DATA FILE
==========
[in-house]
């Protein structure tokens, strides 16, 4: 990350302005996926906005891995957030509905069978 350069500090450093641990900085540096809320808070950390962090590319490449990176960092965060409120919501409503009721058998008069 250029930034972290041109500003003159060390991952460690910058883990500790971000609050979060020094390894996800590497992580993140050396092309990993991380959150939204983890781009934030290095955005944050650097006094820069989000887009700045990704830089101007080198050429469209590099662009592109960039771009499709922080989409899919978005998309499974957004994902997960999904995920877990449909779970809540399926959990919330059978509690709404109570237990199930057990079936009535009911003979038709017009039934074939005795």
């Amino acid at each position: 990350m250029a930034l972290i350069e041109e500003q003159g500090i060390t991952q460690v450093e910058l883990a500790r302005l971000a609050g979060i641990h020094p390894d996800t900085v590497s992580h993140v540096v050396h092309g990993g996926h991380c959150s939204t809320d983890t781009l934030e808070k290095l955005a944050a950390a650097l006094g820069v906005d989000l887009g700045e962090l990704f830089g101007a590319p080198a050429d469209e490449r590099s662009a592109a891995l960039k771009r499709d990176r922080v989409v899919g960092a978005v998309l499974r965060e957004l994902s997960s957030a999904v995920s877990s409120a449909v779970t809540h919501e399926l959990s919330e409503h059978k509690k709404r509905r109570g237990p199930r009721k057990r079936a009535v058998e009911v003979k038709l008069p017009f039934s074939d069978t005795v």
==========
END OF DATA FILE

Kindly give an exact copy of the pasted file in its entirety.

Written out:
[in-house]
């Protein structure tokens, strides 16, 4: 990350302005996926906005891995957030509905069978 350069500090450093641990900085540096809320808070950390962090590319490449990176960092965060409120919501409503009721058998008069 250029930034972290041109500003003159060390991952460690910058883990500790971000609050979060020094390894996800590497992580993140050396092309990993991380959150939204983890781009934030290095955005944050650097006094820069989000887009700045990704830089101007080198050429469209590099662009592109960039771009499709922080989409899919978005998309499974957004994902997960999904995920877990449909779970809540399926959990919330059978509690709404109570237990199930057990079936009535009911003979038709017009039934074939005795």
């Amino acid at each position: 990350m250029a930034l972290i350069e041109e500003q003159g500090i060390t991952q460690v450093e910058l883990a500790r302005l971000a609050g979060i641990h020094p390894d996800t900085v590497s992580h993140v540096v050396h092309g990993g996926h991380c959150s939204t809320d983890t781009l934030e808070k290095l955005a944050a950390a650097l006094g820069v906005d989000l887009g700045e962090l990704f830089g101007a590319p080198a050429d469209e490449r590099s662009a592109a891995l960039k771009r499709d990176r922080v989409v899919g960092a978005v998309l499974r965060e957004l994902s997960s957030a999904v995920s877990s409120a449909v779970t809540h919501e399926l959990s919330e409503h059978k509690k709404r509905r109570g237990p199930r009721k057990r079936a009535v058998e009911v003979k038709l008069p017009f039934s074939d069978t005795v």